communication, low cohesiveness, subordinate group goals to infighting,
loss of trust, low satisfaction)
• Managing Functional Conflicts:
• Open/frank discussion, focus on shared interests and not issues
• Each side choose one top need to fulfill, take a cooperative rather than a
competitive approach, and focus on the common, larger goals
• Collectivistic culture: avoid direct expression of conflicts, uses third
parties, and show concern; prefers compromise and avoidance and
(in high-tech firms) collaboration
• Individualistic culture: Confront differences directly & openly;
• Negotiation
– Two parties decide how to allocate scarce resources
» Each negotiation affects relationships and feelings
» Need to maintain relationship and behave ethically
– Strategies
» Distributive: short-term zero-sum, win-lose, fixed pie, can/cannot accept it,
can’t see eye-to-eye (opposed), low info sharing
• Due to anchorage bias it is best to state position first and do so in an
aggressive manner to show power
» Integrative: long-term, win-win, let’s make pie larger (e.g., orange=juice+skin),
why you want it this way/much, can see eye-to-eye (congruent interests), high
info sharing,
• Need both parties to be open, candid, sensitive, flexible
• Can be attained when:
• Teams/more people negotiate (they bring out more ideas)
• More issues are negotiated as they can trade off, when the focus is
on interests (why you want it?) and not the “what you want” alone
• Focus is on learning and overall goals and not the bottom-line or the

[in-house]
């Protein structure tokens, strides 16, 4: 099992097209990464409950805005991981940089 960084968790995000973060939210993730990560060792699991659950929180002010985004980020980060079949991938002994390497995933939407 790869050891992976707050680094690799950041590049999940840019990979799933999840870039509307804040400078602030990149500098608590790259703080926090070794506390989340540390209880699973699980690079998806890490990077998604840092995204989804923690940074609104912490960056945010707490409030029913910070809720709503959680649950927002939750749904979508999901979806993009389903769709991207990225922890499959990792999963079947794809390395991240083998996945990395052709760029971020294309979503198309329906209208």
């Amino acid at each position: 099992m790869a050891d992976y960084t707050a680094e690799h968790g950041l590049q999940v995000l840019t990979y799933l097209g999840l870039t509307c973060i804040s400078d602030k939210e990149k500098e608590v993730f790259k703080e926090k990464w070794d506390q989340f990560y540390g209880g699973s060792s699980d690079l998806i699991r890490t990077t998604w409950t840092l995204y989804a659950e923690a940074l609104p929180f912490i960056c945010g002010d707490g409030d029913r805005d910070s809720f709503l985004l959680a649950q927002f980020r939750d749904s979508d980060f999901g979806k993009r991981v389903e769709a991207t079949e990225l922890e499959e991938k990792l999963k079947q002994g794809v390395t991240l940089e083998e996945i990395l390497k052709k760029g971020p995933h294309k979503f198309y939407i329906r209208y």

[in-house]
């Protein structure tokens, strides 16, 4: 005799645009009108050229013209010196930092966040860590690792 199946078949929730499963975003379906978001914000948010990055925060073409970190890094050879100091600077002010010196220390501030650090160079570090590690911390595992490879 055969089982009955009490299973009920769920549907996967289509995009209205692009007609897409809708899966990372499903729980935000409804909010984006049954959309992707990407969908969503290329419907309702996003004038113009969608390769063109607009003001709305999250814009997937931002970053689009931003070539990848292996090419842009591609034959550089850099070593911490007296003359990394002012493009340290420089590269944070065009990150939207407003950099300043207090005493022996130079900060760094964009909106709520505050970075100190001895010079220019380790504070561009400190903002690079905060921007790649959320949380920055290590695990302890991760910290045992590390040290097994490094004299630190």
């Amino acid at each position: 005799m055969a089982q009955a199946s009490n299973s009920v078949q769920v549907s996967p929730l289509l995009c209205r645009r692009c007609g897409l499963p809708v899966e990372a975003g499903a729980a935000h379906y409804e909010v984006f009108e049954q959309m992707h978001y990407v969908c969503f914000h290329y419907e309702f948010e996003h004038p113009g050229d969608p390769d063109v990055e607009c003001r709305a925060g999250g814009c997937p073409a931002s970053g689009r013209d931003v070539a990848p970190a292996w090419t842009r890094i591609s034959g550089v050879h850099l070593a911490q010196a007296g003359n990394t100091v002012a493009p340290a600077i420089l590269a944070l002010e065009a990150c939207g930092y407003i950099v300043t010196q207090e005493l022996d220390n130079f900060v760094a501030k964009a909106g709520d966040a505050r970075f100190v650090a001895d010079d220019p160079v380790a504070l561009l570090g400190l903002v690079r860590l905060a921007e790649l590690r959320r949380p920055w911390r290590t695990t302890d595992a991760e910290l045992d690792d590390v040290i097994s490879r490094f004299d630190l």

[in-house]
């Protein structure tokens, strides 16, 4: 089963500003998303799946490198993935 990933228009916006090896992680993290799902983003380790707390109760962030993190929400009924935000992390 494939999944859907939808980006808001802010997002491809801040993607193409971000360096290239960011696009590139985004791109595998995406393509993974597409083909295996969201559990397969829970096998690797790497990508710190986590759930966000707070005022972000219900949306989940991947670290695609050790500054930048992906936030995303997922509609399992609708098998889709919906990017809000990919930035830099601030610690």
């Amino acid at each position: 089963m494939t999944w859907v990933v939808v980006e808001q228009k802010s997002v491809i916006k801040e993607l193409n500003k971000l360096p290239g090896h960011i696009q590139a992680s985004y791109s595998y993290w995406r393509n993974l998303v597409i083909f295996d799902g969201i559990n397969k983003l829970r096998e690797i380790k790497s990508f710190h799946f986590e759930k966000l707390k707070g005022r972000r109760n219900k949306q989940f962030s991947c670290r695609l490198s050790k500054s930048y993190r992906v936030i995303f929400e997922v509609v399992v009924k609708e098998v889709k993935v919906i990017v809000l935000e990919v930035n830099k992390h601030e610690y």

individual decision
– The Negotiation Stages
» Prepare and Plan
» Ground Rules
» Clarification and Justification
» Bargaining & Problem Solving
» Closure and Implementation
• Individual Differences in Negotiation Effectiveness
– Personality Traits
» Agreeableness has a weak link as cooperative/compliant individuals may give in
more easily but being empathetic means he/she knows the state of mind of the
» Extraverted means he/she is assertive/enthusiastic in stating a demand but it
depends on how the counterpart reacts
– Moods/Emotions
» Depends on the emotion and the context
• Anger works if you have as much power as counterpart and do so from a deep
(nor surface) acting (no more room to spare) and repeat it over time (tough
negotiator) especially f you are East Asian (who usually don’t show anger)
• Disappointment displayed elicit guilty feeling in the counterpart
• Anxiety leads to use of deceptions and lower expectations and giving in and
up more easily/early
• Unpredictable change of emotions lead to control over the counterpart
– Cultural Differences
» Within culture negotiations easier than inter-culture ones
» Open and low time pressure help
» China/East Asia: Anger elicits tougher stance from the counterpart (because it
stinks to use anger!)
» U.S.: Anger elicits softer stance from the counterpart
– Gender Differences
» Women: Compassion and altruismmore accommodating, less assertive/self-
• Less likely to capitalize on an ambiguous situation
• Less confidence and less satisfied with outcomes